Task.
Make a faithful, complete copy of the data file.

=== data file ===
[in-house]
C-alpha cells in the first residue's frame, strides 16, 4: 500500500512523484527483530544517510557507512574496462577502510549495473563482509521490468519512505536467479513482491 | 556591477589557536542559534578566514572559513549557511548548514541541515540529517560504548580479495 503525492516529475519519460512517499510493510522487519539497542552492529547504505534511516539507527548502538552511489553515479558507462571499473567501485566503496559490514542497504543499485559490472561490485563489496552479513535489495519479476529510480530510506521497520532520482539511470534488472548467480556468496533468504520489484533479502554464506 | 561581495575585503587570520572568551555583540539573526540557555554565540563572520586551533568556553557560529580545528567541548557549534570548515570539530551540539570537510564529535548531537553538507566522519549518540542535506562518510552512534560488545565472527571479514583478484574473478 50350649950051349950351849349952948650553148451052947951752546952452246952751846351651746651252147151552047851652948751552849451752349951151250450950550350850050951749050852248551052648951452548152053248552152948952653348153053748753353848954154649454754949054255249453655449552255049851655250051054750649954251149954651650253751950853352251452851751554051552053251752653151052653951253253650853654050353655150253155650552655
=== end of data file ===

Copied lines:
[in-house]
C-alpha cells in the first residue's frame, strides 16, 4: 500500500512523484527483530544517510557507512574496462577502510549495473563482509521490468519512505536467479513482491 | 556591477589557536542559534578566514572559513549557511548548514541541515540529517560504548580479495 503525492516529475519519460512517499510493510522487519539497542552492529547504505534511516539507527548502538552511489553515479558507462571499473567501485566503496559490514542497504543499485559490472561490485563489496552479513535489495519479476529510480530510506521497520532520482539511470534488472548467480556468496533468504520489484533479502554464506 | 561581495575585503587570520572568551555583540539573526540557555554565540563572520586551533568556553557560529580545528567541548557549534570548515570539530551540539570537510564529535548531537553538507566522519549518540542535506562518510552512534560488545565472527571479514583478484574473478 50350649950051349950351849349952948650553148451052947951752546952452246952751846351651746651252147151552047851652948751552849451752349951151250450950550350850050951749050852248551052648951452548152053248552152948952653348153053748753353848954154649454754949054255249453655449552255049851655250051054750649954251149954651650253751950853352251452851751554051552053251752653151052653951253253650853654050353655150253155650552655